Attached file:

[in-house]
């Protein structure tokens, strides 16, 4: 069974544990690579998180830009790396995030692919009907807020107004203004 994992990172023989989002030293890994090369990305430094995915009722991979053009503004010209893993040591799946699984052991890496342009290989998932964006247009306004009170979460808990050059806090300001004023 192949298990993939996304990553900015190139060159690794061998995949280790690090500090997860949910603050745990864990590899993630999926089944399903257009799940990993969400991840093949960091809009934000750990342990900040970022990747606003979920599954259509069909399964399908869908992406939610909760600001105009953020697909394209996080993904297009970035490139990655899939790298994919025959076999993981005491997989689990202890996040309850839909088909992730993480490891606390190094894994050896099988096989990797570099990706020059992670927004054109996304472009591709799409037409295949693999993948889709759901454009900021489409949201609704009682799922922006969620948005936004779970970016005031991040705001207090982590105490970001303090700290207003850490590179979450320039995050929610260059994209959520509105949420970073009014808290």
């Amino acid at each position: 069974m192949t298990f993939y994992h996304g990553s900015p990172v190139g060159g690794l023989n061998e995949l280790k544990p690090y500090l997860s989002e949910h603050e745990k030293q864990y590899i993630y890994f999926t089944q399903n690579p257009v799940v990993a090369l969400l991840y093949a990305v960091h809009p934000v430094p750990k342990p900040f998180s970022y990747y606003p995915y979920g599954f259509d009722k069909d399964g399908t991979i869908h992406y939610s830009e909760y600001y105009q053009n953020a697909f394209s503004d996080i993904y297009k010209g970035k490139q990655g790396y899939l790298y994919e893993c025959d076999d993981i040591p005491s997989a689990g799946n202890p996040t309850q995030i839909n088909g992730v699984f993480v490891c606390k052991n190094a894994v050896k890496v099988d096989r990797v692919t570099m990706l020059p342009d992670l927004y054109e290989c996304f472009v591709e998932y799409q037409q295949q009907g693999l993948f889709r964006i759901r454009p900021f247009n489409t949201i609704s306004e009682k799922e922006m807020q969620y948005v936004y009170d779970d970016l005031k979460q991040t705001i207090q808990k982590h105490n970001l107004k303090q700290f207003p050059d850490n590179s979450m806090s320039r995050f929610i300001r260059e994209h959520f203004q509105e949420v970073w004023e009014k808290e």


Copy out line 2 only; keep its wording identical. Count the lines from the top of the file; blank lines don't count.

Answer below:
């Protein structure tokens, strides 16, 4: 069974544990690579998180830009790396995030692919009907807020107004203004 994992990172023989989002030293890994090369990305430094995915009722991979053009503004010209893993040591799946699984052991890496342009290989998932964006247009306004009170979460808990050059806090300001004023 192949298990993939996304990553900015190139060159690794061998995949280790690090500090997860949910603050745990864990590899993630999926089944399903257009799940990993969400991840093949960091809009934000750990342990900040970022990747606003979920599954259509069909399964399908869908992406939610909760600001105009953020697909394209996080993904297009970035490139990655899939790298994919025959076999993981005491997989689990202890996040309850839909088909992730993480490891606390190094894994050896099988096989990797570099990706020059992670927004054109996304472009591709799409037409295949693999993948889709759901454009900021489409949201609704009682799922922006969620948005936004779970970016005031991040705001207090982590105490970001303090700290207003850490590179979450320039995050929610260059994209959520509105949420970073009014808290």